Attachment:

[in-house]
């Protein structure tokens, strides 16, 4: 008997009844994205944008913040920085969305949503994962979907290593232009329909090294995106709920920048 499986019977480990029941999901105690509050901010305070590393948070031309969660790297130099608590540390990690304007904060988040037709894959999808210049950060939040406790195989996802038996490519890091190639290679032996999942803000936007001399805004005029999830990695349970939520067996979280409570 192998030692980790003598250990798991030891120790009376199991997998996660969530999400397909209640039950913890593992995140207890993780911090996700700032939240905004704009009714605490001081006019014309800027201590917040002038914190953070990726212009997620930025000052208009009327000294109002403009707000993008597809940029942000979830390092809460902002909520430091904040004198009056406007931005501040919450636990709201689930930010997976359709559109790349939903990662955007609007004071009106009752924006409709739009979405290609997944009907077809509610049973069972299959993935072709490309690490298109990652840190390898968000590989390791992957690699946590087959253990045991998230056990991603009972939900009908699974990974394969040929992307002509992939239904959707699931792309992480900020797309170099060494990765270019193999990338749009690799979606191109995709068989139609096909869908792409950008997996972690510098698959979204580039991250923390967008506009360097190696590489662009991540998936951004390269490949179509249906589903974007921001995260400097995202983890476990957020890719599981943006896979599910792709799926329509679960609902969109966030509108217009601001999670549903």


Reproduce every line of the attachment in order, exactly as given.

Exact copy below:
[in-house]
């Protein structure tokens, strides 16, 4: 008997009844994205944008913040920085969305949503994962979907290593232009329909090294995106709920920048 499986019977480990029941999901105690509050901010305070590393948070031309969660790297130099608590540390990690304007904060988040037709894959999808210049950060939040406790195989996802038996490519890091190639290679032996999942803000936007001399805004005029999830990695349970939520067996979280409570 192998030692980790003598250990798991030891120790009376199991997998996660969530999400397909209640039950913890593992995140207890993780911090996700700032939240905004704009009714605490001081006019014309800027201590917040002038914190953070990726212009997620930025000052208009009327000294109002403009707000993008597809940029942000979830390092809460902002909520430091904040004198009056406007931005501040919450636990709201689930930010997976359709559109790349939903990662955007609007004071009106009752924006409709739009979405290609997944009907077809509610049973069972299959993935072709490309690490298109990652840190390898968000590989390791992957690699946590087959253990045991998230056990991603009972939900009908699974990974394969040929992307002509992939239904959707699931792309992480900020797309170099060494990765270019193999990338749009690799979606191109995709068989139609096909869908792409950008997996972690510098698959979204580039991250923390967008506009360097190696590489662009991540998936951004390269490949179509249906589903974007921001995260400097995202983890476990957020890719599981943006896979599910792709799926329509679960609902969109966030509108217009601001999670549903």